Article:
Directed by Raghava Lawrence and starring Akshay Kumar, Kiara Advani, Manu Rishi Chadha, Ashwini Kalsekar, Rajesh Sharma, Ayesha Raza Mishra, Sharad Kelkar, Tarun Arora, Laxmii is now streaming on Disney+ Hotstar…
There’s not much one can say about Raghava Lawrence’s Laxmii, previously titled Laxmii Bomb. Most of the film is based in Daman, a Union Territory. Alcohol is relatively cheaper in UTs, and that’s the only conclusion I can draw after wasting 140 minutes of my life. Because no one in their right senses could make a film like this.
Laxmii is both islamophobic and transphobic, but things don’t end there. Both these phobias always tend to eat off/bite into each other. The idea of having a trans character at the forefront of the film, and having a Muslim character behind them seems like a noble one, but the writing of Laxmii doesn’t allow for this idea to flourish. Based on Lawrence’s own Tamil film, Kanchana, Laxmii is a step down from the original. The original was as problematic too (though it didn’t have a Hindu-Muslim angle), but it was released nine years back. In 2020, Laxmii seems like that tweet that should’ve stayed in drafts.
Akshay Kumar’s Asif and the ghost that inhabits Asif, Laxmii could’ve been wonderful characters. They have the potential. But the treatment doesn’t allow them to be. A film that could’ve been a game changer in terms of religious and gender equality sees these two characters as if they lack something. It’s brave for a BJP supporting Akshay Kumar to play a Muslim character married to a Hindu woman, but that does not take away from the fact that not just his character, but even his performance is derogatory and offensive in many ways. He surpasses even the definition of ‘stereotypical’. As both Asif and Laxmii he’s not funny, witty or even making sense. He simply mocks the the religion and gender that this film perhaps wanted to applaud. But neither his performance nor the writing is strong enough to do that. So, both Kumar and the writers end up making a clown out of Asif and Laxmii.
If the above mentioned (and more) phobias weren’t enough, Laxmii is also misogynistic. Here we have a leading man who has, in the past, always benefitted out of female narratives. Mission Mangal, Padman, Toilet: Ek Prem Katha – you name the film and he’s been in it to take credit. In Laxmii something about this leading man that we’re used to seeing (no matter how problematic) is even worse. A dialogue Akshay Kumar doesn’t mind mouthing, not once but a couple of times, goes, “agar maine bhooth dekha toh main chudiyan pehen lunga!” (I added the exclamation because he’s somehow excited and proud about this perception he has of gender roles).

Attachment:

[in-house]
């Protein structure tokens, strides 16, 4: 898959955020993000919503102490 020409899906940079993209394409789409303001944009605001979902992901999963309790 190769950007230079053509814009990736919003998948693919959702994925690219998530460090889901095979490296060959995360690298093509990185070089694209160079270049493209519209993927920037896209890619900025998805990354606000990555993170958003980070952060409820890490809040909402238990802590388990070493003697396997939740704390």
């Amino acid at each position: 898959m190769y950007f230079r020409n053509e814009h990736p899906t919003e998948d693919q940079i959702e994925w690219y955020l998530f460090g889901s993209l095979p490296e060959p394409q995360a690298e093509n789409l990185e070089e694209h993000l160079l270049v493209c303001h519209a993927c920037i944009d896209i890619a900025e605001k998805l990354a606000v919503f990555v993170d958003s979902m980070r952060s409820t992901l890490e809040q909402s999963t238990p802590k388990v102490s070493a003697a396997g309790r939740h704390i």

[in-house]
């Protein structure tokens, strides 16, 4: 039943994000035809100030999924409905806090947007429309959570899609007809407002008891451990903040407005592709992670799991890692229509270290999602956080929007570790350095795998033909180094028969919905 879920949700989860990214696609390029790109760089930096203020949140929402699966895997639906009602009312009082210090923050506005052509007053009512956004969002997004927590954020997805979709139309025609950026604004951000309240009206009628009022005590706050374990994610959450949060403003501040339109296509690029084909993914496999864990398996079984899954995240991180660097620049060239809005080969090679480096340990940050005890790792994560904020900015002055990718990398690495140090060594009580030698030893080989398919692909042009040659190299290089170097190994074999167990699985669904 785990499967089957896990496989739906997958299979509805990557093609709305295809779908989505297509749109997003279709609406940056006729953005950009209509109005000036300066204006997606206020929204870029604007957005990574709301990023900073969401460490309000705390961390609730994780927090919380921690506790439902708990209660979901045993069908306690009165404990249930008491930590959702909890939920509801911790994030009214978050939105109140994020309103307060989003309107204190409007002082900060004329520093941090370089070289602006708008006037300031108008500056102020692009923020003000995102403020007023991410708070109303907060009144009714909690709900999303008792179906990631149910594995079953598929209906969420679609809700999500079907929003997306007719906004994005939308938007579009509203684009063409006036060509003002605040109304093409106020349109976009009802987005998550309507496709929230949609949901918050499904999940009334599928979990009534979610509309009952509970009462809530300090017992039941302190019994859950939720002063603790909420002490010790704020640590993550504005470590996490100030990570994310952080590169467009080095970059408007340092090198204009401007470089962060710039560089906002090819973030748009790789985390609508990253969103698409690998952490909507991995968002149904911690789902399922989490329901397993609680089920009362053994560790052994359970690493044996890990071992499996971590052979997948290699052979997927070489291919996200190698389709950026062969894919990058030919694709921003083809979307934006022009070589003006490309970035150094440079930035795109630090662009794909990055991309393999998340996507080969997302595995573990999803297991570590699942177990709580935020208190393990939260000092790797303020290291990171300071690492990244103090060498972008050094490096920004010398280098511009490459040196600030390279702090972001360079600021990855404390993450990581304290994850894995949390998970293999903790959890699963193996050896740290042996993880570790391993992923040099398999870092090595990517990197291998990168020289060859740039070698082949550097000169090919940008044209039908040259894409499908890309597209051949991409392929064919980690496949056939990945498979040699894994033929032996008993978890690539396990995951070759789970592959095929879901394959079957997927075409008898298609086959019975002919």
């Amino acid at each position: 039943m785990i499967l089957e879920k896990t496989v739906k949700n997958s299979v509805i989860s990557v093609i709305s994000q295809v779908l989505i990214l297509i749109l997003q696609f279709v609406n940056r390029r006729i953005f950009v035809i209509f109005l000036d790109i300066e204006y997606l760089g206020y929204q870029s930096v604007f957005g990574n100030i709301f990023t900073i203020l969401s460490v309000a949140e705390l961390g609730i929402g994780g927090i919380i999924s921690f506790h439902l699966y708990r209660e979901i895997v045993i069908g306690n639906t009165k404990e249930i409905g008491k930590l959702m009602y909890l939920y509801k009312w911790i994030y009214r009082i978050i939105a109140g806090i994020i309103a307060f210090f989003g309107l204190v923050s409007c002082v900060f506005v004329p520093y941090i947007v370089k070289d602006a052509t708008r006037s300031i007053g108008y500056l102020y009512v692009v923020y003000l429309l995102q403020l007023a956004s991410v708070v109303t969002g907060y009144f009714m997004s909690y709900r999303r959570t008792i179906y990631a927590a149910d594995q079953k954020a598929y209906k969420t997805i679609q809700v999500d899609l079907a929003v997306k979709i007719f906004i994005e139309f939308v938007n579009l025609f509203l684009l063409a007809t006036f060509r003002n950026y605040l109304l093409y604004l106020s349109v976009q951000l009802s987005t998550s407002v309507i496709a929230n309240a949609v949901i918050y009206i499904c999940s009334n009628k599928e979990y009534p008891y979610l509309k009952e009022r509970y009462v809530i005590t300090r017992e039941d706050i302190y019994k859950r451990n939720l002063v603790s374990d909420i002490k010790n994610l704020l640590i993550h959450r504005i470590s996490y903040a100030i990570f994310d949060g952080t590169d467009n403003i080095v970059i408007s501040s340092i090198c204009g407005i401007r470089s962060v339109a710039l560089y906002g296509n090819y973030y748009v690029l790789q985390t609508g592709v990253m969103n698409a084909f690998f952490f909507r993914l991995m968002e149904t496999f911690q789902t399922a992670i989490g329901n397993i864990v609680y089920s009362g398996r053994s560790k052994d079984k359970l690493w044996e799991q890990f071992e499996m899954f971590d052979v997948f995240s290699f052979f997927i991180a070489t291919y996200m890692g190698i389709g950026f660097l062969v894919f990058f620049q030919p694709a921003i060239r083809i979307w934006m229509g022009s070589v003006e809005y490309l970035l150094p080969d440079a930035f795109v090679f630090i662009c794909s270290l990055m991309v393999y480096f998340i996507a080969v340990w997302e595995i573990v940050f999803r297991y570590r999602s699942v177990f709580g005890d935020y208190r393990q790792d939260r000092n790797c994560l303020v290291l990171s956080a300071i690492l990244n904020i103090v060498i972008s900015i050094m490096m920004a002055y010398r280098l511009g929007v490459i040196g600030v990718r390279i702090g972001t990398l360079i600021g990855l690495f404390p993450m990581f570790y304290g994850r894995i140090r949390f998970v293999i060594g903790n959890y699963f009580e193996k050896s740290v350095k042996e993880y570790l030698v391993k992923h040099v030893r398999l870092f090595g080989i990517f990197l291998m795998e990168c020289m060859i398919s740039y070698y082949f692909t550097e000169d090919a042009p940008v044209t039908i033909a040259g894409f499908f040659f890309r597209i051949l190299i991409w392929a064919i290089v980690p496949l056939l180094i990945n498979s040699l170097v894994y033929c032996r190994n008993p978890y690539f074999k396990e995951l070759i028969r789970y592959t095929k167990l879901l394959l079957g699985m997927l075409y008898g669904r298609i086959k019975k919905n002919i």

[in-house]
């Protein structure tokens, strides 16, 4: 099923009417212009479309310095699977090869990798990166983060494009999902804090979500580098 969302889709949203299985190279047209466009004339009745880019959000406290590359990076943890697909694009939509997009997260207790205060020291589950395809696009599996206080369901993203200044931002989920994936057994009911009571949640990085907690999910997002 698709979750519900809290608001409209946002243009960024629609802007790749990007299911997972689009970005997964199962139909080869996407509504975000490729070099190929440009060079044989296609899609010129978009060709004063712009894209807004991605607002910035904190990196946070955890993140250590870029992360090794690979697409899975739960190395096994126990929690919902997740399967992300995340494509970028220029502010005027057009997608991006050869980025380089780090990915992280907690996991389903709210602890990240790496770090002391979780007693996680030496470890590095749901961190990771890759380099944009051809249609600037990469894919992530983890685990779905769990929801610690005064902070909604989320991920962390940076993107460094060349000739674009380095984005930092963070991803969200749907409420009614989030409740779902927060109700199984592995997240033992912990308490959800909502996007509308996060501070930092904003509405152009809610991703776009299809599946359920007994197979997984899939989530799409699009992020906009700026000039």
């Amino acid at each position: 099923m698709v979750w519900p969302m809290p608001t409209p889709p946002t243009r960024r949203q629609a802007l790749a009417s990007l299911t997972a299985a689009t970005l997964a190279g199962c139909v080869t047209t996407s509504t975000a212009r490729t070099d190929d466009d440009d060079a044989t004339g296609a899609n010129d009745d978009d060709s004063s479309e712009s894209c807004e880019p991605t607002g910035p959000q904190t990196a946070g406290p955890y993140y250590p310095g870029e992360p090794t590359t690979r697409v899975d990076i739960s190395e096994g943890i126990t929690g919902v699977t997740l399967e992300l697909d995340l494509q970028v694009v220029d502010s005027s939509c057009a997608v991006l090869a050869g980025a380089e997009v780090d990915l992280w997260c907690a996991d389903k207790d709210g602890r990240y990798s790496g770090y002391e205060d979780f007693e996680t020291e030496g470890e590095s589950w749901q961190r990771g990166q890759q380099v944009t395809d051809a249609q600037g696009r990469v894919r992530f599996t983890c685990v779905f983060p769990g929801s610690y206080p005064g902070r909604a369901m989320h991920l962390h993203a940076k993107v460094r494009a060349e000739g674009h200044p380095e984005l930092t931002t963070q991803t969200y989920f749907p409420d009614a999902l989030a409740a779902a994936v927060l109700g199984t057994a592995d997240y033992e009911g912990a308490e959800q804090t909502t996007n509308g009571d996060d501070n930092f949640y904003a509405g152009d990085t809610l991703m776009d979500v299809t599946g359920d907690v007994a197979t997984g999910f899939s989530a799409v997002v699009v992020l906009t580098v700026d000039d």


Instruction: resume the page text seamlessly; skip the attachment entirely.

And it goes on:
The world is celebrating America’s first female Vice President. India did too. Pratibha Patil, former President of India was the first and only woman to assume office in India, but as a country we didn’t celebrate her achievements as we did for Kamala Harris. Why this point is relevant is because in India, we’re more concerned about ‘global’ issues and not those at home. And that’s the very reason why Laxmii would’ve gone to be a 100 Cr. film had it released in theatres. We don’t appreciate our women, we don’t care for them as long as our patriarchal ideologies are met. No, we don’t even care for them once these are met. And hence, Akshay Kumar doesn’t see any wrong in mouthing this dialogue. Because at the end of the day, his films always see women as the second sex.
And are we not going to talk about the very prominent age difference between Akshay Kumar and Kiara Advani? Kumar and Advani were last seen in Good Newwz in to two separate couple pairs with a very prominent age difference. Here they’re put together and the results are only disastrous. The fact that there’s absolutely no chemistry between them and Kiara Advani gives a very lost, uncomfortable performance (because she’s hardly doing anything in the film, maybe?) just adds to the mess that Laxmii is.
All in all, I’m all in for directors choosing whoever they want to in whatever role, but we need to stop cashing on oppressed communities while not only do we give them zero representation, but also end up misrepresenting them. Sharad Kelkar, who plays Laxmii (in flashback) could’ve easily been replaced by a trans actor, if not Kumar. And if Hindi Cinema has to teach its men how to play trans characters, they need to learn something from Vijay Sethupathi (Super Deluxe) and his wonderful performance as Shilpa. When you play a character that’s been oppressed (in this case, forever and continues to be so) there needs to be sensitivity and recognition. But at the hands of sleazy writing, poor direction and loud, uncomfortable performances, Laxmii is a lost opportunity with a lost cause.
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